We designed a new postgraduate course structured around a practical challenge presented by a partner. Students from Design and Informatics studies came together to use data and design to develop new ideas to address the challenge of engaging more people in walking and cycling in the city. Students used design methods to prototype and test ideas such as a city-wide umbrella rental system, an app to encourage people to get off the bus ahead of their stop and walk, and a tool to share information about preferred cycling routes.
Design for Informatics introduced students of the MA and MFA Design Informatics programme to interdisciplinary Learning by Developing in the context of a University-City ‘Living Lab’.
Students were asked to develop innovative solutions to 'wicked problems' in the city. The course started from the premise that new solutions should always involve users from the start, and as far as possible should take place in real world contexts: on the street, in parks, cafes, community centres, homes and offices, rather than in contrived laboratory settings. As well as designing in collaboration with users, students were encourage to rapidly prototype project ideas, testing and measuring their effectiveness, refining them or throwing them away as required.
Through a combination of lectures and workshops, students explored a range of design methods. This included techniques for ideation including identifying assessment criteria, understanding users, user mapping, design probes, physical prototyping, the role of focus groups and user observation. The course continued by looking at contemporary design processes including the 'double diamond' that involves the four steps of Discover, Define, Develop and Deliver. Guest designers from a range of backgrounds offered lectures and workshops on their methods and processes.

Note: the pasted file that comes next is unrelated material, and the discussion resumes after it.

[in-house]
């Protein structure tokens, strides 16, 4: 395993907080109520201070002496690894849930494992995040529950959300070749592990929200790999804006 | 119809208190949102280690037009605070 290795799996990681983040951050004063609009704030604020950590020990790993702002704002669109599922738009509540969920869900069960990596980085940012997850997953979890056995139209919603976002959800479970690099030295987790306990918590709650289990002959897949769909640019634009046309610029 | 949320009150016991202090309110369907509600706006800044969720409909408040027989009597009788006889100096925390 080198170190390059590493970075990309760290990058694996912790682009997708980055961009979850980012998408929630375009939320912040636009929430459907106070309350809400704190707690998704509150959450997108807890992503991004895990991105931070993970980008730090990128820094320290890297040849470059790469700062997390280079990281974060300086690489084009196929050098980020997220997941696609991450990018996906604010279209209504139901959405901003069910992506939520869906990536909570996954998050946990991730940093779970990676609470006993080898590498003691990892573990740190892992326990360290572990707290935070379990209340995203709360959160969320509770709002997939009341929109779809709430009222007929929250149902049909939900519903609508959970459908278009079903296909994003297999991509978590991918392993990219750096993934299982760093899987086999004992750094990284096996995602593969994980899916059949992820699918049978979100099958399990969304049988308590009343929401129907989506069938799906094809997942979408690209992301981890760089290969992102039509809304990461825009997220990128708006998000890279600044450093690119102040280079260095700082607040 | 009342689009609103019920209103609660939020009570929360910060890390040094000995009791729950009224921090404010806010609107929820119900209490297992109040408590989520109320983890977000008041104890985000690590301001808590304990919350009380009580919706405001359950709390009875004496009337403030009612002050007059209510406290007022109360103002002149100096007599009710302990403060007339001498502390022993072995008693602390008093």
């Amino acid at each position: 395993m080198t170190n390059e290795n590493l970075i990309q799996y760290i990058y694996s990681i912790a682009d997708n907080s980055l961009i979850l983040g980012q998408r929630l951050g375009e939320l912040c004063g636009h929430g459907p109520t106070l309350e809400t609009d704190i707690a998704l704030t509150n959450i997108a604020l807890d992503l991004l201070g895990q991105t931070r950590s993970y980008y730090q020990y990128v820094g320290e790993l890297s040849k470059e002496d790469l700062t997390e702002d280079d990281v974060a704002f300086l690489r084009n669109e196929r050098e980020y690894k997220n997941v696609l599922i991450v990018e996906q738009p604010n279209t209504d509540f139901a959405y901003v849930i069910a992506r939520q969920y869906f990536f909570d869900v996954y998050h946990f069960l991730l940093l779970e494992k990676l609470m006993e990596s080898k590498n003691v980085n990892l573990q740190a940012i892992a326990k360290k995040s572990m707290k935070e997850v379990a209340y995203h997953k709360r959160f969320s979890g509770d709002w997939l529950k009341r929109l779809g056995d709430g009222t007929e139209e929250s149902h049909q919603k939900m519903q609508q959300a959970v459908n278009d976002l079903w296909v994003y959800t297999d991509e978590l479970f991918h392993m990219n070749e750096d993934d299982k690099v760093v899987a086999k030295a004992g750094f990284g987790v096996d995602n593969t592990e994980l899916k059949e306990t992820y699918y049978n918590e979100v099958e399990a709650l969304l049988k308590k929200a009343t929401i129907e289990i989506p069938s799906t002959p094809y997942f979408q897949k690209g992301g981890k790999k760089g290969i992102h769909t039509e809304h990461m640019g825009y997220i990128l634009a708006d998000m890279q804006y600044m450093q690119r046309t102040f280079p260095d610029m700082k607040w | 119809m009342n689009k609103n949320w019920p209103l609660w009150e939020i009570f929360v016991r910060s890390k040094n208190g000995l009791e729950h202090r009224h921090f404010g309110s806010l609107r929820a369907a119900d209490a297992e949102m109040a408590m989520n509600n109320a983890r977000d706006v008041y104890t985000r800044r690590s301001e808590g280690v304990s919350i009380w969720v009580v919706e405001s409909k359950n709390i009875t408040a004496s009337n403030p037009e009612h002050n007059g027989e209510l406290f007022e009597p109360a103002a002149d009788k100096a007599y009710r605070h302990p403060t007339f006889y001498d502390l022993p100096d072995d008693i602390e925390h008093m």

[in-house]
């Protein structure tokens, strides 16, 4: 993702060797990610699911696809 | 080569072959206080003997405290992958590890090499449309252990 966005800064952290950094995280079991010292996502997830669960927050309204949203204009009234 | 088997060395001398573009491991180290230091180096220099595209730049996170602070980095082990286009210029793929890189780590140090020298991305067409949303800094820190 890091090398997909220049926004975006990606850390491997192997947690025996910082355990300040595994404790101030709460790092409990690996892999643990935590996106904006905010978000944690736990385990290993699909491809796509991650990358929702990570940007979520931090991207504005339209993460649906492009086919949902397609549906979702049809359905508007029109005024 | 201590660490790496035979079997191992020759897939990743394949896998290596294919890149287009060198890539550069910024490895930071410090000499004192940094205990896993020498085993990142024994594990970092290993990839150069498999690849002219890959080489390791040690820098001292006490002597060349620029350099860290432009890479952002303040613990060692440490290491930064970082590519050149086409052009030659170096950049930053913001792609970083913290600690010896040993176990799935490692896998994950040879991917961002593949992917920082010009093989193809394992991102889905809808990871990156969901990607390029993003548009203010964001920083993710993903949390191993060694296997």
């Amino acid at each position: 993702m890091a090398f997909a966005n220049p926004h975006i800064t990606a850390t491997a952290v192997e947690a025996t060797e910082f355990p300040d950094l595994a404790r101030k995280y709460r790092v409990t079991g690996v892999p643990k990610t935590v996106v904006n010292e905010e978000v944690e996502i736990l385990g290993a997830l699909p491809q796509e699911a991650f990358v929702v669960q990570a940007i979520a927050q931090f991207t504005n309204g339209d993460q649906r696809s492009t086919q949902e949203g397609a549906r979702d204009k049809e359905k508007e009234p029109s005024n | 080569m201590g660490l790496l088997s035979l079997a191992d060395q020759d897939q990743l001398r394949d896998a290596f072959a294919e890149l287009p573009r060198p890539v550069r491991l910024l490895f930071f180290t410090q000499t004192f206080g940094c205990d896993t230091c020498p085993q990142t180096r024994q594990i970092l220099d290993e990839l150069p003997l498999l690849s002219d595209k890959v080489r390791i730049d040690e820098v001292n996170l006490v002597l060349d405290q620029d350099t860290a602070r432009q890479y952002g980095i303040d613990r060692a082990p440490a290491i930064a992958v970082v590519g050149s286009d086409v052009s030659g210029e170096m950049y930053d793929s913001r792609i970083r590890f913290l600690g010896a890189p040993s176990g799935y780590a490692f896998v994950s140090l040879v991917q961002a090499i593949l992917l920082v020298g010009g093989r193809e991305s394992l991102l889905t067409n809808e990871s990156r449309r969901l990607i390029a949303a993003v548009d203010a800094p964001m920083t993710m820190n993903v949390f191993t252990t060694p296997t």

Our approach gave students the opportunity to work on challenges in areas of potential employment, and to build skills in interdisciplinary teamwork, design approaches and the development of self-reliance and autonomy.
This Masters-level 20 credit course was delivered between 2014 and 2016, but is no longer being offered.
The aim of these events is to open up new conversations and connections between university researchers, industry practitioners and local people, to share knowledge and create a network of people working to improve local places using either community engagement and/or data/tech approaches. We also hope they will start to identify what some key built environment challenges of mutual interest might be for people across Edinburgh. This will feed into EFI’s work longer term, with discussions, connections and thinking all acting as a pre-cursor to a series of in-person physical events and Smart Places exhibition and conference which we hope can take place later in the year.
As we consider the way forward into a changed and changing world, EFI seeks to put research, education and engagement in the service of the wider community and to support recovery and regeneration. The Smart Places initiative will contribute to conversations and activities in core sectors linked to the Data-Driven Innovation and City Region Deal contribution including creative industries; tourism and festivals; financial services/fintech; public services/data civics; future infrastructure; and ethics of data and AI.